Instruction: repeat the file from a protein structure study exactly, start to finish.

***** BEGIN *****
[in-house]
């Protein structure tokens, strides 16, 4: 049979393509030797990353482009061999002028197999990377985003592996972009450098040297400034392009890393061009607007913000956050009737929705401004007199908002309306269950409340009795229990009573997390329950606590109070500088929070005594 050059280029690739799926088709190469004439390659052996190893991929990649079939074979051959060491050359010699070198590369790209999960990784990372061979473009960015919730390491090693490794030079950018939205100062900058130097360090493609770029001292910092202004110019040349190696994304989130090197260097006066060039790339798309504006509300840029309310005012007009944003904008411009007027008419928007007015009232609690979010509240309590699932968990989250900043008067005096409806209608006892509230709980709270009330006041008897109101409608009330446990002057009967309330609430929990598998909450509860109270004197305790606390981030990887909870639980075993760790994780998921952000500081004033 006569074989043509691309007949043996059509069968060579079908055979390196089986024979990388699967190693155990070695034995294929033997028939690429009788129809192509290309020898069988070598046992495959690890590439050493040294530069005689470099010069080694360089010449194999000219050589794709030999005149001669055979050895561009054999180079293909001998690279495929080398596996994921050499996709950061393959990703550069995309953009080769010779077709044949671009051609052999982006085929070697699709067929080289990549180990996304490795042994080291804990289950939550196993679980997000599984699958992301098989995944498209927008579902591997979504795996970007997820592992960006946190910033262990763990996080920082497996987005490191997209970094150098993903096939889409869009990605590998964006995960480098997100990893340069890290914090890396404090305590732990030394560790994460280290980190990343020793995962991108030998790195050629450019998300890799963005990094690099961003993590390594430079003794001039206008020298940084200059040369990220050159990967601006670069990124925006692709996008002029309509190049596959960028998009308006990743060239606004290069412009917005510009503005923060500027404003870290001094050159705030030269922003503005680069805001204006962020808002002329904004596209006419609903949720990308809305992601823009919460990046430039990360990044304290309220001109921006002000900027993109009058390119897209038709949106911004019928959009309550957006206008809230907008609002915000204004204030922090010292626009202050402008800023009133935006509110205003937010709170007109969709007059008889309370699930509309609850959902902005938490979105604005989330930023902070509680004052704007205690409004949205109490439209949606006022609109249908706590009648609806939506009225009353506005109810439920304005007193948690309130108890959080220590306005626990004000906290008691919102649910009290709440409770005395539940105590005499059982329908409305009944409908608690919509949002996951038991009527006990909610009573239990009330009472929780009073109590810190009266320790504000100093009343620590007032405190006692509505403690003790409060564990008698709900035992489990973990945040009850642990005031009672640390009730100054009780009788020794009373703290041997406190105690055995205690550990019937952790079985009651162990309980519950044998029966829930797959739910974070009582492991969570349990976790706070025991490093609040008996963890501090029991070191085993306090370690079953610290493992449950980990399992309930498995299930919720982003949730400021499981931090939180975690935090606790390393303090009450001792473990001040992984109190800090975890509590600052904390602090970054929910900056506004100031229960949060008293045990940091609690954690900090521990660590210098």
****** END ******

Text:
[in-house]
């Protein structure tokens, strides 16, 4: 049979393509030797990353482009061999002028197999990377985003592996972009450098040297400034392009890393061009607007913000956050009737929705401004007199908002309306269950409340009795229990009573997390329950606590109070500088929070005594 050059280029690739799926088709190469004439390659052996190893991929990649079939074979051959060491050359010699070198590369790209999960990784990372061979473009960015919730390491090693490794030079950018939205100062900058130097360090493609770029001292910092202004110019040349190696994304989130090197260097006066060039790339798309504006509300840029309310005012007009944003904008411009007027008419928007007015009232609690979010509240309590699932968990989250900043008067005096409806209608006892509230709980709270009330006041008897109101409608009330446990002057009967309330609430929990598998909450509860109270004197305790606390981030990887909870639980075993760790994780998921952000500081004033 006569074989043509691309007949043996059509069968060579079908055979390196089986024979990388699967190693155990070695034995294929033997028939690429009788129809192509290309020898069988070598046992495959690890590439050493040294530069005689470099010069080694360089010449194999000219050589794709030999005149001669055979050895561009054999180079293909001998690279495929080398596996994921050499996709950061393959990703550069995309953009080769010779077709044949671009051609052999982006085929070697699709067929080289990549180990996304490795042994080291804990289950939550196993679980997000599984699958992301098989995944498209927008579902591997979504795996970007997820592992960006946190910033262990763990996080920082497996987005490191997209970094150098993903096939889409869009990605590998964006995960480098997100990893340069890290914090890396404090305590732990030394560790994460280290980190990343020793995962991108030998790195050629450019998300890799963005990094690099961003993590390594430079003794001039206008020298940084200059040369990220050159990967601006670069990124925006692709996008002029309509190049596959960028998009308006990743060239606004290069412009917005510009503005923060500027404003870290001094050159705030030269922003503005680069805001204006962020808002002329904004596209006419609903949720990308809305992601823009919460990046430039990360990044304290309220001109921006002000900027993109009058390119897209038709949106911004019928959009309550957006206008809230907008609002915000204004204030922090010292626009202050402008800023009133935006509110205003937010709170007109969709007059008889309370699930509309609850959902902005938490979105604005989330930023902070509680004052704007205690409004949205109490439209949606006022609109249908706590009648609806939506009225009353506005109810439920304005007193948690309130108890959080220590306005626990004000906290008691919102649910009290709440409770005395539940105590005499059982329908409305009944409908608690919509949002996951038991009527006990909610009573239990009330009472929780009073109590810190009266320790504000100093009343620590007032405190006692509505403690003790409060564990008698709900035992489990973990945040009850642990005031009672640390009730100054009780009788020794009373703290041997406190105690055995205690550990019937952790079985009651162990309980519950044998029966829930797959739910974070009582492991969570349990976790706070025991490093609040008996963890501090029991070191085993306090370690079953610290493992449950980990399992309930498995299930919720982003949730400021499981931090939180975690935090606790390393303090009450001792473990001040992984109190800090975890509590600052904390602090970054929910900056506004100031229960949060008293045990940091609690954690900090521990660590210098």